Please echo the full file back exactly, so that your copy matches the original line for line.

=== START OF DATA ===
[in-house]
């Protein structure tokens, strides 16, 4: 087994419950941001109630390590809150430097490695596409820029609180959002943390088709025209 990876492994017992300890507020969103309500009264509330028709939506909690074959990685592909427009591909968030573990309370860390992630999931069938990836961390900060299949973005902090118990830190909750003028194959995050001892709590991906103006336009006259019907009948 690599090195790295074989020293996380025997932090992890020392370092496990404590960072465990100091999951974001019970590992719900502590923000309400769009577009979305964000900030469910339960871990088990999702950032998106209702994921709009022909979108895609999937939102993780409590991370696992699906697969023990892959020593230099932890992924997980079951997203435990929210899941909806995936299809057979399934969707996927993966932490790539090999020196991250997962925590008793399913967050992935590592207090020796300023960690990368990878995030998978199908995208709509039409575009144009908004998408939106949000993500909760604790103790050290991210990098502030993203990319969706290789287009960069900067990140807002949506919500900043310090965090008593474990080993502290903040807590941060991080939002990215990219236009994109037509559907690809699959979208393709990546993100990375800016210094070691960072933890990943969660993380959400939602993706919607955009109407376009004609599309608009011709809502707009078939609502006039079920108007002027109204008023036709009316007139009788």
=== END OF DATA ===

[in-house]
């Protein structure tokens, strides 16, 4: 087994419950941001109630390590809150430097490695596409820029609180959002943390088709025209 990876492994017992300890507020969103309500009264509330028709939506909690074959990685592909427009591909968030573990309370860390992630999931069938990836961390900060299949973005902090118990830190909750003028194959995050001892709590991906103006336009006259019907009948 690599090195790295074989020293996380025997932090992890020392370092496990404590960072465990100091999951974001019970590992719900502590923000309400769009577009979305964000900030469910339960871990088990999702950032998106209702994921709009022909979108895609999937939102993780409590991370696992699906697969023990892959020593230099932890992924997980079951997203435990929210899941909806995936299809057979399934969707996927993966932490790539090999020196991250997962925590008793399913967050992935590592207090020796300023960690990368990878995030998978199908995208709509039409575009144009908004998408939106949000993500909760604790103790050290991210990098502030993203990319969706290789287009960069900067990140807002949506919500900043310090965090008593474990080993502290903040807590941060991080939002990215990219236009994109037509559907690809699959979208393709990546993100990375800016210094070691960072933890990943969660993380959400939602993706919607955009109407376009004609599309608009011709809502707009078939609502006039079920108007002027109204008023036709009316007139009788």